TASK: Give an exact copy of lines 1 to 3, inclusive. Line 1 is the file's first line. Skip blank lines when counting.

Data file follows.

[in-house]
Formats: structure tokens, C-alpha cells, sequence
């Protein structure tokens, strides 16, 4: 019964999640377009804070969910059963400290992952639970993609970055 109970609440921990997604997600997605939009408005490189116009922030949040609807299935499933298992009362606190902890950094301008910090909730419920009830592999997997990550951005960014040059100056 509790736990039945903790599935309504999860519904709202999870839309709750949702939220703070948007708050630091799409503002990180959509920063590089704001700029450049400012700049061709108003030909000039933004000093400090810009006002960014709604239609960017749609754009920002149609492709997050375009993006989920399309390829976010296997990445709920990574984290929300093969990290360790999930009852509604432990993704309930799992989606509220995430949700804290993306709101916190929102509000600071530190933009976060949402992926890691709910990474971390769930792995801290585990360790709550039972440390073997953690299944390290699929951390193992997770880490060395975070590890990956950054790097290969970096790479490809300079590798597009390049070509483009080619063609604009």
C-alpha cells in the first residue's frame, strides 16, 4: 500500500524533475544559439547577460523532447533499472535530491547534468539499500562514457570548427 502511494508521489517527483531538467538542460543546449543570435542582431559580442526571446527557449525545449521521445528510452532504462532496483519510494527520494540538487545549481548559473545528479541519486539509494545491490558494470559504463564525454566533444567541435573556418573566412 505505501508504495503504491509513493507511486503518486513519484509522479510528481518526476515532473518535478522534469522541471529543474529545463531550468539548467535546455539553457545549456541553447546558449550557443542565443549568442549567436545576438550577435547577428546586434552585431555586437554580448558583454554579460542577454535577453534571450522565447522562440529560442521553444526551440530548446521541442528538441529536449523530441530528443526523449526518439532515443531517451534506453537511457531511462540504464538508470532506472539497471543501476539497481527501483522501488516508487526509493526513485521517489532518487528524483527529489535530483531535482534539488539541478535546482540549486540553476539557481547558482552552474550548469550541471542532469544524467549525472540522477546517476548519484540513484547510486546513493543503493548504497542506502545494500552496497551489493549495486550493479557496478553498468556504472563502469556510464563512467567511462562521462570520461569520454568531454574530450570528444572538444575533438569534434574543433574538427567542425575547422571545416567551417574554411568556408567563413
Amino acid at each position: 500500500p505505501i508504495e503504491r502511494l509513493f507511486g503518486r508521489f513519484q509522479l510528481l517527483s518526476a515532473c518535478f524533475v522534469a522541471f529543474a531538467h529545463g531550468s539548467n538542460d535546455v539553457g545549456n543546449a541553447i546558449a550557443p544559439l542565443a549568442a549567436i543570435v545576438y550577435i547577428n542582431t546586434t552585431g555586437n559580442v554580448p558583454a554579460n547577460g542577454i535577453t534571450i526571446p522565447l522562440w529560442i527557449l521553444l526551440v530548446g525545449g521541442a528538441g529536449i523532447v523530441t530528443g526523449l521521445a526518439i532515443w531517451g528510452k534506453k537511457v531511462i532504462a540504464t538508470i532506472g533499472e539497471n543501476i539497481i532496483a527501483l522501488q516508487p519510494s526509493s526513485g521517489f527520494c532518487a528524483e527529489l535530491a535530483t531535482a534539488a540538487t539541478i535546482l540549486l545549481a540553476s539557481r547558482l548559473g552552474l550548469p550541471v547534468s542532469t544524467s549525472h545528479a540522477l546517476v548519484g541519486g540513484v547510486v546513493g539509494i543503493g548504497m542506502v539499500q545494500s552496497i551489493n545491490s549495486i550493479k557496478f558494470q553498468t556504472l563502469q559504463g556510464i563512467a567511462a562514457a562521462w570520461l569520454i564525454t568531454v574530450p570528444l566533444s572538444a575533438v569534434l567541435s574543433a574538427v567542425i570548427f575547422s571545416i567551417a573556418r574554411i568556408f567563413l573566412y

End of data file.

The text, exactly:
[in-house]
Formats: structure tokens, C-alpha cells, sequence
């Protein structure tokens, strides 16, 4: 019964999640377009804070969910059963400290992952639970993609970055 109970609440921990997604997600997605939009408005490189116009922030949040609807299935499933298992009362606190902890950094301008910090909730419920009830592999997997990550951005960014040059100056 509790736990039945903790599935309504999860519904709202999870839309709750949702939220703070948007708050630091799409503002990180959509920063590089704001700029450049400012700049061709108003030909000039933004000093400090810009006002960014709604239609960017749609754009920002149609492709997050375009993006989920399309390829976010296997990445709920990574984290929300093969990290360790999930009852509604432990993704309930799992989606509220995430949700804290993306709101916190929102509000600071530190933009976060949402992926890691709910990474971390769930792995801290585990360790709550039972440390073997953690299944390290699929951390193992997770880490060395975070590890990956950054790097290969970096790479490809300079590798597009390049070509483009080619063609604009």